WHAT IS LIGHTNING? Lightning is a form of static electricity. We experience static electricity every time we drag our feet on the carpet and then touch a conducting surface, like a metal doorknob. The shuffling causes our bodies to pick up extra electrons. Touching something with a positive charge, like metal, causes the electrons to "jump" across the small gap from our fingers to the object, and we experience a tiny electric shock. Similarly, lightning occurs because clouds become negatively charged as the water droplets inside rub up against each other during the natural process of evaporation and condensation, when moisture accumulates in the clouds. This charge seeks out something with a positive charge -- the ground, ideally -- and the lightning is the "spark" closing the gap between the two.
As more and more water droplets collide inside a cloud, the friction between them produces enough extra energy to knock off electrons. The ousted electrons gather at the lower portion of the cloud, giving it a negative charge. Eventually the charge becomes so intense that electrons on the Earth's surface are repelled by the growing negative charge and burrow deeper into the Earth. The Earth's surface becomes positively charged, and hence very attractive to the negative charge accumulating in the bottom of the cloud. All that is needed is a conductive path between cloud and Earth, in the form of ionized air -- another byproduct of the collision process. When the two charges finally meet, a current jumps between the earth and the cloud, producing lightning.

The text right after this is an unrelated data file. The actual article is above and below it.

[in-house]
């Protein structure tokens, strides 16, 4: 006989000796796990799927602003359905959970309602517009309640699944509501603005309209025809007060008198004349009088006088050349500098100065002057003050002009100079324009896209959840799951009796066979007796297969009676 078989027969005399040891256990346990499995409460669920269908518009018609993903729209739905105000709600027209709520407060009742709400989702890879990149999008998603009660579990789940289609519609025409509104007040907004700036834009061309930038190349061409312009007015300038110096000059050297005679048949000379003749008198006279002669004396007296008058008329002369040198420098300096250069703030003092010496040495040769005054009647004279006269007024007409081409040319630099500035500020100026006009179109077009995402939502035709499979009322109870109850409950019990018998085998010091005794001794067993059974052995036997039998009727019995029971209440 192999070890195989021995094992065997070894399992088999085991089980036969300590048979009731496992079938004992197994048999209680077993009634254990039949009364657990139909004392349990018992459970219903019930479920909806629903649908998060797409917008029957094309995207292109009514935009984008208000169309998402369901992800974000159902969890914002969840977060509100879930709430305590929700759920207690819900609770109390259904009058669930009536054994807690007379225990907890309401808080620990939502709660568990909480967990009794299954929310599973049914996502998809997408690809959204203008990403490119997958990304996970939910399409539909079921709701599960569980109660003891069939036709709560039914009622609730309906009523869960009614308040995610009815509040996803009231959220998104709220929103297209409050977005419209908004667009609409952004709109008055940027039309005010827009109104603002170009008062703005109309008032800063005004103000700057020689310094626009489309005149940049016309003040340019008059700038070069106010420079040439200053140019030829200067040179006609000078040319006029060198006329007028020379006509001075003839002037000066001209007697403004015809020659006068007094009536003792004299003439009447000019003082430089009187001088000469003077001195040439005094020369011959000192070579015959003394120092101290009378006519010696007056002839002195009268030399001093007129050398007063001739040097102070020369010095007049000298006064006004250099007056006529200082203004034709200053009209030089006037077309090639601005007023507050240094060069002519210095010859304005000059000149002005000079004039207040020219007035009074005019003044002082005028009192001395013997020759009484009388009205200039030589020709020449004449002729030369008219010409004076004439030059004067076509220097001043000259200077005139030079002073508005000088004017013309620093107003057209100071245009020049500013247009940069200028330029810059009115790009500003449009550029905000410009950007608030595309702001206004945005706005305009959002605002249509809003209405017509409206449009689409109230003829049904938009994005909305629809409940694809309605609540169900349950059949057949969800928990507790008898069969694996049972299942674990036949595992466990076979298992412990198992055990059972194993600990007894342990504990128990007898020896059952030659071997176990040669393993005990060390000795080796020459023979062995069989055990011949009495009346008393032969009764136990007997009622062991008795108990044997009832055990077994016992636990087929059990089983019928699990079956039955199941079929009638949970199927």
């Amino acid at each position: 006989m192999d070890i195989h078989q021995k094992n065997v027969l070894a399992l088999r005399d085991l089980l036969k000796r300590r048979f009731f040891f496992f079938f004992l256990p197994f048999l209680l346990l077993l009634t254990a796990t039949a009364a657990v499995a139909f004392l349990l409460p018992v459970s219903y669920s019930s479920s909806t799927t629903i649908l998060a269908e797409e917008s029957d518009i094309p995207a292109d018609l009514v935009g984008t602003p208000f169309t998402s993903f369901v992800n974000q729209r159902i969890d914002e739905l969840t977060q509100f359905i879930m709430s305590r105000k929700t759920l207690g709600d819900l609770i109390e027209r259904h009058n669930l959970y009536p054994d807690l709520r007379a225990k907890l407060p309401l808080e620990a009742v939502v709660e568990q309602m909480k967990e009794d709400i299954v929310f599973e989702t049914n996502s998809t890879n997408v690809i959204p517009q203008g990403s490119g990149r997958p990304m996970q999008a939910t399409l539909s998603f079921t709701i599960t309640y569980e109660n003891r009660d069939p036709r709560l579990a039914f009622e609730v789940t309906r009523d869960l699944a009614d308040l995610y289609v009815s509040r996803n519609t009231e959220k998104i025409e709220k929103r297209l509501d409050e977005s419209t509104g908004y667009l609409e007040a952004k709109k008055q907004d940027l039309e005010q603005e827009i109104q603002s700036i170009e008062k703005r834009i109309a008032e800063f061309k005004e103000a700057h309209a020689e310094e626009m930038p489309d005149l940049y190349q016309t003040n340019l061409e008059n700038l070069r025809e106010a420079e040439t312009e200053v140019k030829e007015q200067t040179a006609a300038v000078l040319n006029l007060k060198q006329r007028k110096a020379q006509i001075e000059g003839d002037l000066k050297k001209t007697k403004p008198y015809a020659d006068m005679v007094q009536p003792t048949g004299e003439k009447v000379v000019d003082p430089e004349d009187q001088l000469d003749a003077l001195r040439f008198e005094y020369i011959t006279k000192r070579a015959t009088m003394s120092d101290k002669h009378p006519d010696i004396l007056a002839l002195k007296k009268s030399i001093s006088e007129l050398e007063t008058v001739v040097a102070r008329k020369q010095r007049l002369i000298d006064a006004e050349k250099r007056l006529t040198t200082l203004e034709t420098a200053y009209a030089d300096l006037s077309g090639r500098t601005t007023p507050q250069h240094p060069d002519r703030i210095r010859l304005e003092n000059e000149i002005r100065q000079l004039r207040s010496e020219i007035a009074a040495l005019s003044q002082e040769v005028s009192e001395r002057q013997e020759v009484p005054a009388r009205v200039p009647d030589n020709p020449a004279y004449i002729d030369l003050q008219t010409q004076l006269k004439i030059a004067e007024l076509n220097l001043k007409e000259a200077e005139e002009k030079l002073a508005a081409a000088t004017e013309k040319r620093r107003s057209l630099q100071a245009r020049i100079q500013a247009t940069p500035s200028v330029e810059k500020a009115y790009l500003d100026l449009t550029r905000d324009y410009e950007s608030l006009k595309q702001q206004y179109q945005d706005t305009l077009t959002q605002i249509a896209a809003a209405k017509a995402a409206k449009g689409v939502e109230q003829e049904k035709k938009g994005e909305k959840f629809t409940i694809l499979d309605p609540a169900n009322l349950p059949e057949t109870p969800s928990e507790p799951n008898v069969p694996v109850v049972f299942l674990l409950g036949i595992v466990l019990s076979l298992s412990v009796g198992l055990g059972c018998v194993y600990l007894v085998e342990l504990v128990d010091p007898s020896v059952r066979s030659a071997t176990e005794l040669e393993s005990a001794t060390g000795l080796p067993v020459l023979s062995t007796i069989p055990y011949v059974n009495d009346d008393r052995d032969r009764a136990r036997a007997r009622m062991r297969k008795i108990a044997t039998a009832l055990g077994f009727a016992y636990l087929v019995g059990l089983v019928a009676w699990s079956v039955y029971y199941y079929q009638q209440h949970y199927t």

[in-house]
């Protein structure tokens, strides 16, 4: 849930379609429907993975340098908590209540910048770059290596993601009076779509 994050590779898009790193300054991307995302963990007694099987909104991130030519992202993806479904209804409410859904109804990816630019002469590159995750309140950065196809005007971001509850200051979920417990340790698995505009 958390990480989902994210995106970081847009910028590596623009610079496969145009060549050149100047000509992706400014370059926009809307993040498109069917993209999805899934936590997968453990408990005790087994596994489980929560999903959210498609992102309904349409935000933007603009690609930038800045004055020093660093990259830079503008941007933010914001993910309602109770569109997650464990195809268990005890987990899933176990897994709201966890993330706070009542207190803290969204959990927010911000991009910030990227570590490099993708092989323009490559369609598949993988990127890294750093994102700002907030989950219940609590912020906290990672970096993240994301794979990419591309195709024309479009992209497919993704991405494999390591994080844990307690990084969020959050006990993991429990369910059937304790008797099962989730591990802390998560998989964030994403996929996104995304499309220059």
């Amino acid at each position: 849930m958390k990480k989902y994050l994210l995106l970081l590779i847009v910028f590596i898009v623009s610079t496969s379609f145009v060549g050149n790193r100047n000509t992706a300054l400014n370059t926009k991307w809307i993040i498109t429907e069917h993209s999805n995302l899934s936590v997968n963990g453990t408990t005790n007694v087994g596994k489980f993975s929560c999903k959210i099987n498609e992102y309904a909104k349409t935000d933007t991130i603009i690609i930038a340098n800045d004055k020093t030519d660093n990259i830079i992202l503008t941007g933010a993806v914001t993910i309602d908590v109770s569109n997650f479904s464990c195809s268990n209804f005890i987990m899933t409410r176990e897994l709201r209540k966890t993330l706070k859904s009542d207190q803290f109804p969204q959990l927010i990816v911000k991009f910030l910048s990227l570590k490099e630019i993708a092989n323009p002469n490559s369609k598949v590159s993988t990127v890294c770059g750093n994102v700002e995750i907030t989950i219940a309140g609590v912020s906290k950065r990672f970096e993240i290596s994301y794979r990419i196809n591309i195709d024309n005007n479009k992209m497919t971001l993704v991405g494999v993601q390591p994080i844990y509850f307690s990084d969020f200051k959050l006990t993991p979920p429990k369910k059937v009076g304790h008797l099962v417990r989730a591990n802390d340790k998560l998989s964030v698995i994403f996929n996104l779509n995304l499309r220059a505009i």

HOW STORMS DEVELOP: Storm clouds form as moisture evaporates from the earth into the atmosphere, where the droplets congregate and jostle against each other. The air cools off rapidly with altitude. Sometimes a cold front -- the boundary between where the cold air from one thunderstorm meets the air outside the storm for example -- will force the moist air upward into the colder air. This moist air cools off and the water vapor "condenses" into liquid drops, forming clouds. The process -- called the convective process by meteorologists -- continues: more and more water vapor turns into liquid, and the moist air warms up even more and rises higher and higher. A thunderstorm results.